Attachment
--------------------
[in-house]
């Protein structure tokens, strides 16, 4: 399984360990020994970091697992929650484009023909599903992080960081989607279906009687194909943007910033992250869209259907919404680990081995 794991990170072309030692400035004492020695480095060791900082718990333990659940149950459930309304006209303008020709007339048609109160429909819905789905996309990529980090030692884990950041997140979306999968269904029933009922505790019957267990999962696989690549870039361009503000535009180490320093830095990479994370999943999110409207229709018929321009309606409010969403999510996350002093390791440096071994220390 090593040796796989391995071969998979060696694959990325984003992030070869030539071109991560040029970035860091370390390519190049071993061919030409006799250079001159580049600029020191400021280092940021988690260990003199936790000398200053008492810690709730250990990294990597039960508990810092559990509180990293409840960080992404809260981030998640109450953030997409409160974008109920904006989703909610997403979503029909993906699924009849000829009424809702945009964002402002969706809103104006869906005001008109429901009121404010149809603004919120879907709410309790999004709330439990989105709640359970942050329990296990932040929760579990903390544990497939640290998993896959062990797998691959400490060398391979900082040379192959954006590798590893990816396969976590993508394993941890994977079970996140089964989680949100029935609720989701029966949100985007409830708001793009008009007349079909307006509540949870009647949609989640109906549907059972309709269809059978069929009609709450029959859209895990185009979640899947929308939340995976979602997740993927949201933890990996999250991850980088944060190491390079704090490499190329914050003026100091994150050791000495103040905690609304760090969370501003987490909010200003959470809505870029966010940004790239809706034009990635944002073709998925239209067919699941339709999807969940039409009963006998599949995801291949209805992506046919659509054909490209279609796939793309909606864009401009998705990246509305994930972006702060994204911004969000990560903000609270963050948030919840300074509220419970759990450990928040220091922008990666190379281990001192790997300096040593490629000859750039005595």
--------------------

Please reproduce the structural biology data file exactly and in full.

[in-house]
């Protein structure tokens, strides 16, 4: 399984360990020994970091697992929650484009023909599903992080960081989607279906009687194909943007910033992250869209259907919404680990081995 794991990170072309030692400035004492020695480095060791900082718990333990659940149950459930309304006209303008020709007339048609109160429909819905789905996309990529980090030692884990950041997140979306999968269904029933009922505790019957267990999962696989690549870039361009503000535009180490320093830095990479994370999943999110409207229709018929321009309606409010969403999510996350002093390791440096071994220390 090593040796796989391995071969998979060696694959990325984003992030070869030539071109991560040029970035860091370390390519190049071993061919030409006799250079001159580049600029020191400021280092940021988690260990003199936790000398200053008492810690709730250990990294990597039960508990810092559990509180990293409840960080992404809260981030998640109450953030997409409160974008109920904006989703909610997403979503029909993906699924009849000829009424809702945009964002402002969706809103104006869906005001008109429901009121404010149809603004919120879907709410309790999004709330439990989105709640359970942050329990296990932040929760579990903390544990497939640290998993896959062990797998691959400490060398391979900082040379192959954006590798590893990816396969976590993508394993941890994977079970996140089964989680949100029935609720989701029966949100985007409830708001793009008009007349079909307006509540949870009647949609989640109906549907059972309709269809059978069929009609709450029959859209895990185009979640899947929308939340995976979602997740993927949201933890990996999250991850980088944060190491390079704090490499190329914050003026100091994150050791000495103040905690609304760090969370501003987490909010200003959470809505870029966010940004790239809706034009990635944002073709998925239209067919699941339709999807969940039409009963006998599949995801291949209805992506046919659509054909490209279609796939793309909606864009401009998705990246509305994930972006702060994204911004969000990560903000609270963050948030919840300074509220419970759990450990928040220091922008990666190379281990001192790997300096040593490629000859750039005595």